For over 80 years following the end of Reconstruction, African Americans struggled in the face of adversity. Passed in 1896, the Supreme Court Case Plessy v. Ferguson legally allowed segregation in the United States. Separate facilities for blacks and whites were prevalent throughout southern cities such as Valdosta. Most African Americans struggled under the sharecropping system and as laborers in the turpentine industry. Some however found success in Lowndes County and became role models and leaders for future African Americans.

Tom Town

A former slave by the name of Tom Simmons bought a portion of land from Mrs. John Myddelton in 1882. Simmons was unable to afford the price of the five acre parcel, but instead worked off the value of the land for Mrs. Myddelton. He and his wife Ann worked together to build a house out of cypress and developed his new property. This parcel of land, which today consists of that section of East Gordon and East Ann Streets at North Lee Street, is known as Tom Town, after Tom Simmons.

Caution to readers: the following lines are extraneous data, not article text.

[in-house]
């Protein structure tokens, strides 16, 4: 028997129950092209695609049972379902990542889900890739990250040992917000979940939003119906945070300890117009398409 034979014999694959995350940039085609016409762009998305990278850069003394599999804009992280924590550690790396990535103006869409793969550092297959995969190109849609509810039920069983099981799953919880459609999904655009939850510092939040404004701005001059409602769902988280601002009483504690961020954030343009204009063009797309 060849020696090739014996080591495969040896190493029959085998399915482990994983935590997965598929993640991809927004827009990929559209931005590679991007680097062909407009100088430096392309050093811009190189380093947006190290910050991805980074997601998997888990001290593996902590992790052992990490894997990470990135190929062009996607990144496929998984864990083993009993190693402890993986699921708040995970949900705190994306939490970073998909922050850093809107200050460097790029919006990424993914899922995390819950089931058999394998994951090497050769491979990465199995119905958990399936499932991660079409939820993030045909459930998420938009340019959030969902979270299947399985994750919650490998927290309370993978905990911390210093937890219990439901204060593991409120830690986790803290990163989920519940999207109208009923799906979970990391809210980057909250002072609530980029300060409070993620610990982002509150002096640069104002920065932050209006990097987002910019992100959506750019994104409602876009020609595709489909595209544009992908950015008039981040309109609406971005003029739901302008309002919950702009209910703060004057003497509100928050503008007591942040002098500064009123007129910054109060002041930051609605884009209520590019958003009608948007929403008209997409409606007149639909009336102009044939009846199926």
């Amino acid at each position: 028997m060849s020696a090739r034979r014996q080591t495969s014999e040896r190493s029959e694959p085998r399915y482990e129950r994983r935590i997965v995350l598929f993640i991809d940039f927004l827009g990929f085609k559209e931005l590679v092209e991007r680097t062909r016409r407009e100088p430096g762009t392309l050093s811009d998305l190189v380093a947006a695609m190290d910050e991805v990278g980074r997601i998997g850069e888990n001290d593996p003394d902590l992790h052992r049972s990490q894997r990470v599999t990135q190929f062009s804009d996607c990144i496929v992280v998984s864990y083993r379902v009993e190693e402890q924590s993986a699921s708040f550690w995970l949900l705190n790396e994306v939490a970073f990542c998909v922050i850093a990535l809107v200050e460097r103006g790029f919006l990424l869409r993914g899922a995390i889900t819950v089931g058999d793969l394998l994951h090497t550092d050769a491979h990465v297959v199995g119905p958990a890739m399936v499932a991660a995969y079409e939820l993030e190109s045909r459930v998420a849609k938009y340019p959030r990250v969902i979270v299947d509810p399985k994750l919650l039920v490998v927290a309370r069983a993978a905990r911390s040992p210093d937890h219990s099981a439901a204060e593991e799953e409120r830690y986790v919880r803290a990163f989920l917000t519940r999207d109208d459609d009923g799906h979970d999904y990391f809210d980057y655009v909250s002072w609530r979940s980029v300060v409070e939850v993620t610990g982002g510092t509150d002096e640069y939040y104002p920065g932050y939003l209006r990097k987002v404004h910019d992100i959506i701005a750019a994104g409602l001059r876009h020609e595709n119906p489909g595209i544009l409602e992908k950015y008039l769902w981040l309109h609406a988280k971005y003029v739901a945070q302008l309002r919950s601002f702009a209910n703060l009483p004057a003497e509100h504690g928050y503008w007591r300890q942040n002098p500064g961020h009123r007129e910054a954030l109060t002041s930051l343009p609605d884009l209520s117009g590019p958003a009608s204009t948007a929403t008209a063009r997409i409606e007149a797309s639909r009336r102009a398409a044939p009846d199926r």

Mike Robinson

Mike Robinson (pictured middle) with J.W. Saunders (right) one of the first African American county agents

Mike Robinson (pictured middle) with J.W. Saunders (right) one of the first African American county agents

While men like Thomas Hudson and James Dockett succeeded in business during the 1930s, Mike Robinson succeeded in agriculture. Robinson was a poor farm laborer who worked his way into a position of owning over 1,000 acres producing cotton, tobacco, and hogs. Most of his land was dedicated to the production of naval stores and pulpwood.

Dr. James S. Johnson

Dr. James S. Johnson

Dr. Johnson was one of only a handful of “professional” African Americans when he opened his Valdosta dentist office in 1923. For 17 years Dr. Johnson served the Valdosta community His office was located at 219 1/2 South Patterson Street.  He died on November 18, 1941. He is buried in Sunset Hill Cemetery.

“Blind” Jim

Blind Jim

During the 1930s, James Norman made his rounds daily, selling peanuts to the people of Valdosta.  Despite his inability to see, he succeeded as a peanut vendor and also turned the “big wheel” of the press at the Times printing plant. He was a familiar face to many Valdostans and was remembered as having the ability to recognize every coin, tell you where he was, and the time of day whenever you met him.